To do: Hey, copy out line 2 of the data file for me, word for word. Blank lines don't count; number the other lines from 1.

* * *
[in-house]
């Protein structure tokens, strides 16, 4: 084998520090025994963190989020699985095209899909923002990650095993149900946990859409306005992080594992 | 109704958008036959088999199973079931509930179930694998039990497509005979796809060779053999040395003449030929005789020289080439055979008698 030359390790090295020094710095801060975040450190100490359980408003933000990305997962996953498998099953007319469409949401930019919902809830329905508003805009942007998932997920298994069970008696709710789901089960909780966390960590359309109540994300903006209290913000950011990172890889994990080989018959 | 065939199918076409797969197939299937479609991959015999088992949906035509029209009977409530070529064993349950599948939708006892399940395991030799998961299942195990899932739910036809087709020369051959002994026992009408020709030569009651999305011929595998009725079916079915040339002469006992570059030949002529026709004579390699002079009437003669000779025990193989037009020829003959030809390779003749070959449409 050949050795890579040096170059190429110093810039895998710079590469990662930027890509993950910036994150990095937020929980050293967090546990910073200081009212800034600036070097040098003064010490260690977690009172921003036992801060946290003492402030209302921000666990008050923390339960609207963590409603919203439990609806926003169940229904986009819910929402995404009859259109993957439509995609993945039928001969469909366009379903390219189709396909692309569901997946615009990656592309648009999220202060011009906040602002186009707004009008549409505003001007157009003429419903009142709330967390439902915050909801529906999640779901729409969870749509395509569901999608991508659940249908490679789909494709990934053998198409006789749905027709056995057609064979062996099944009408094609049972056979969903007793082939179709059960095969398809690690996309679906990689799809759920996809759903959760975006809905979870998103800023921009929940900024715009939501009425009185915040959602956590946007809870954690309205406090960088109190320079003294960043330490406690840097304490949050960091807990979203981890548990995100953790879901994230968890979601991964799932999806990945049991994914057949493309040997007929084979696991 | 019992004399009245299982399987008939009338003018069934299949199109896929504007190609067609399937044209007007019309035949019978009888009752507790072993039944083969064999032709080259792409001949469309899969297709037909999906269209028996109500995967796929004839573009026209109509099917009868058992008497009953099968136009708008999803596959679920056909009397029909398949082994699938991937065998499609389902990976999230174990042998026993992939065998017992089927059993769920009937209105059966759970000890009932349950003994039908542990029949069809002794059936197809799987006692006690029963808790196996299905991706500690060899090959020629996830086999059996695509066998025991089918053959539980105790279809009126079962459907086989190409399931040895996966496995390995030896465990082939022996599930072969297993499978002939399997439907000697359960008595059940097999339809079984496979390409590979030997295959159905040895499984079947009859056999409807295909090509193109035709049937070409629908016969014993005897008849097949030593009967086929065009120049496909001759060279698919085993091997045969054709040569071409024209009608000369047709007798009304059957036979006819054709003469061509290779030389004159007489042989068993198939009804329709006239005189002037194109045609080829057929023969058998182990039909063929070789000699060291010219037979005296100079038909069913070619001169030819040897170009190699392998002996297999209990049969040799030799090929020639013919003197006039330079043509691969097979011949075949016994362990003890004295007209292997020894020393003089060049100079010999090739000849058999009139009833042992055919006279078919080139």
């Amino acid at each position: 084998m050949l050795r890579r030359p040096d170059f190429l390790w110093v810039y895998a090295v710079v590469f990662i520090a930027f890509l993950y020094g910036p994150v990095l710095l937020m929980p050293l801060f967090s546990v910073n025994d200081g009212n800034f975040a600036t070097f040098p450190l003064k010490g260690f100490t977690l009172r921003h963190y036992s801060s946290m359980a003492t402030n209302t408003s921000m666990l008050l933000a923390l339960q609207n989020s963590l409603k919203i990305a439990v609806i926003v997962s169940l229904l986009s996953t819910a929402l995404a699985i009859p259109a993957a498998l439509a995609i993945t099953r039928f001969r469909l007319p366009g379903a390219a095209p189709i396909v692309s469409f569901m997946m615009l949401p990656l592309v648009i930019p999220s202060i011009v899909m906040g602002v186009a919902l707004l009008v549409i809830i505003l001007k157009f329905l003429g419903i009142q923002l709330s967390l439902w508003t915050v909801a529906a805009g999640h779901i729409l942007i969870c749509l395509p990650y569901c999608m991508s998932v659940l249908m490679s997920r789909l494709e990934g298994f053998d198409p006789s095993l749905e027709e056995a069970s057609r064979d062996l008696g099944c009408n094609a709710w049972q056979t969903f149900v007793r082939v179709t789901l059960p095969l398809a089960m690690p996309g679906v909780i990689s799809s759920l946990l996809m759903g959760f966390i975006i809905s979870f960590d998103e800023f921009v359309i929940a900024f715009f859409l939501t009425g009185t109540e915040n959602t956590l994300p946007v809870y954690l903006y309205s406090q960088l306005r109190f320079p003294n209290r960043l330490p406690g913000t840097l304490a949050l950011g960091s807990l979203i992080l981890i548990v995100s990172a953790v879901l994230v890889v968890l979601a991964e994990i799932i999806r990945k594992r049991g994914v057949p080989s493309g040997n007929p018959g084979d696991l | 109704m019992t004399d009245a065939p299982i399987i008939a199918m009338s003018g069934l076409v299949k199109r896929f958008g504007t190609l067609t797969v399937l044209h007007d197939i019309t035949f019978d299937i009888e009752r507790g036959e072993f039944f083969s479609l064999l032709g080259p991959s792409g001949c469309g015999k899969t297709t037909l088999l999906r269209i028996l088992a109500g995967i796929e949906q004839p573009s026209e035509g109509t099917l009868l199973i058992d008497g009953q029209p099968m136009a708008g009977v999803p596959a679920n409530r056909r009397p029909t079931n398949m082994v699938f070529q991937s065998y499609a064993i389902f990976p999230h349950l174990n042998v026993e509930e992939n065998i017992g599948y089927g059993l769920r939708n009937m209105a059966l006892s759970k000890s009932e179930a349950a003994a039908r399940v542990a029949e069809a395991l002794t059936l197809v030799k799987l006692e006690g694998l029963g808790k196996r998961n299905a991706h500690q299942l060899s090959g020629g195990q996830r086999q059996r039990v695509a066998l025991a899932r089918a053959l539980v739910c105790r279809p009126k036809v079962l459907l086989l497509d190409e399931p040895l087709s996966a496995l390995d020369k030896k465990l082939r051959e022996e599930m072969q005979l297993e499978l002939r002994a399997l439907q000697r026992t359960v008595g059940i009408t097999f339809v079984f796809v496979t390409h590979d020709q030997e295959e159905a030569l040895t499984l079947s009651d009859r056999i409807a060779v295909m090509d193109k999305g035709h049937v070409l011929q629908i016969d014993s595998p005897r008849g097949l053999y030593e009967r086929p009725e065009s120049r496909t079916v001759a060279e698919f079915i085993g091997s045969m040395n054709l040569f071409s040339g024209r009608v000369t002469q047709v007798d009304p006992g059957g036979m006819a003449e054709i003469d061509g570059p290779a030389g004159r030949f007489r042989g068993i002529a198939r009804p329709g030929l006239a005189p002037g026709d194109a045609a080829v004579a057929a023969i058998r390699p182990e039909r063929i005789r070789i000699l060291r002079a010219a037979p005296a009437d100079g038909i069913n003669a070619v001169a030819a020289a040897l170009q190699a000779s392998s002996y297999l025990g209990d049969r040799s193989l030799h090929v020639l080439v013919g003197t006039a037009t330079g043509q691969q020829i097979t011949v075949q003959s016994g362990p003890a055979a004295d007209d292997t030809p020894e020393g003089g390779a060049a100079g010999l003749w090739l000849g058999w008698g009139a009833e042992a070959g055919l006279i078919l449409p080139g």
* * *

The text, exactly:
């Protein structure tokens, strides 16, 4: 084998520090025994963190989020699985095209899909923002990650095993149900946990859409306005992080594992 | 109704958008036959088999199973079931509930179930694998039990497509005979796809060779053999040395003449030929005789020289080439055979008698 030359390790090295020094710095801060975040450190100490359980408003933000990305997962996953498998099953007319469409949401930019919902809830329905508003805009942007998932997920298994069970008696709710789901089960909780966390960590359309109540994300903006209290913000950011990172890889994990080989018959 | 065939199918076409797969197939299937479609991959015999088992949906035509029209009977409530070529064993349950599948939708006892399940395991030799998961299942195990899932739910036809087709020369051959002994026992009408020709030569009651999305011929595998009725079916079915040339002469006992570059030949002529026709004579390699002079009437003669000779025990193989037009020829003959030809390779003749070959449409 050949050795890579040096170059190429110093810039895998710079590469990662930027890509993950910036994150990095937020929980050293967090546990910073200081009212800034600036070097040098003064010490260690977690009172921003036992801060946290003492402030209302921000666990008050923390339960609207963590409603919203439990609806926003169940229904986009819910929402995404009859259109993957439509995609993945039928001969469909366009379903390219189709396909692309569901997946615009990656592309648009999220202060011009906040602002186009707004009008549409505003001007157009003429419903009142709330967390439902915050909801529906999640779901729409969870749509395509569901999608991508659940249908490679789909494709990934053998198409006789749905027709056995057609064979062996099944009408094609049972056979969903007793082939179709059960095969398809690690996309679906990689799809759920996809759903959760975006809905979870998103800023921009929940900024715009939501009425009185915040959602956590946007809870954690309205406090960088109190320079003294960043330490406690840097304490949050960091807990979203981890548990995100953790879901994230968890979601991964799932999806990945049991994914057949493309040997007929084979696991 | 019992004399009245299982399987008939009338003018069934299949199109896929504007190609067609399937044209007007019309035949019978009888009752507790072993039944083969064999032709080259792409001949469309899969297709037909999906269209028996109500995967796929004839573009026209109509099917009868058992008497009953099968136009708008999803596959679920056909009397029909398949082994699938991937065998499609389902990976999230174990042998026993992939065998017992089927059993769920009937209105059966759970000890009932349950003994039908542990029949069809002794059936197809799987006692006690029963808790196996299905991706500690060899090959020629996830086999059996695509066998025991089918053959539980105790279809009126079962459907086989190409399931040895996966496995390995030896465990082939022996599930072969297993499978002939399997439907000697359960008595059940097999339809079984496979390409590979030997295959159905040895499984079947009859056999409807295909090509193109035709049937070409629908016969014993005897008849097949030593009967086929065009120049496909001759060279698919085993091997045969054709040569071409024209009608000369047709007798009304059957036979006819054709003469061509290779030389004159007489042989068993198939009804329709006239005189002037194109045609080829057929023969058998182990039909063929070789000699060291010219037979005296100079038909069913070619001169030819040897170009190699392998002996297999209990049969040799030799090929020639013919003197006039330079043509691969097979011949075949016994362990003890004295007209292997020894020393003089060049100079010999090739000849058999009139009833042992055919006279078919080139």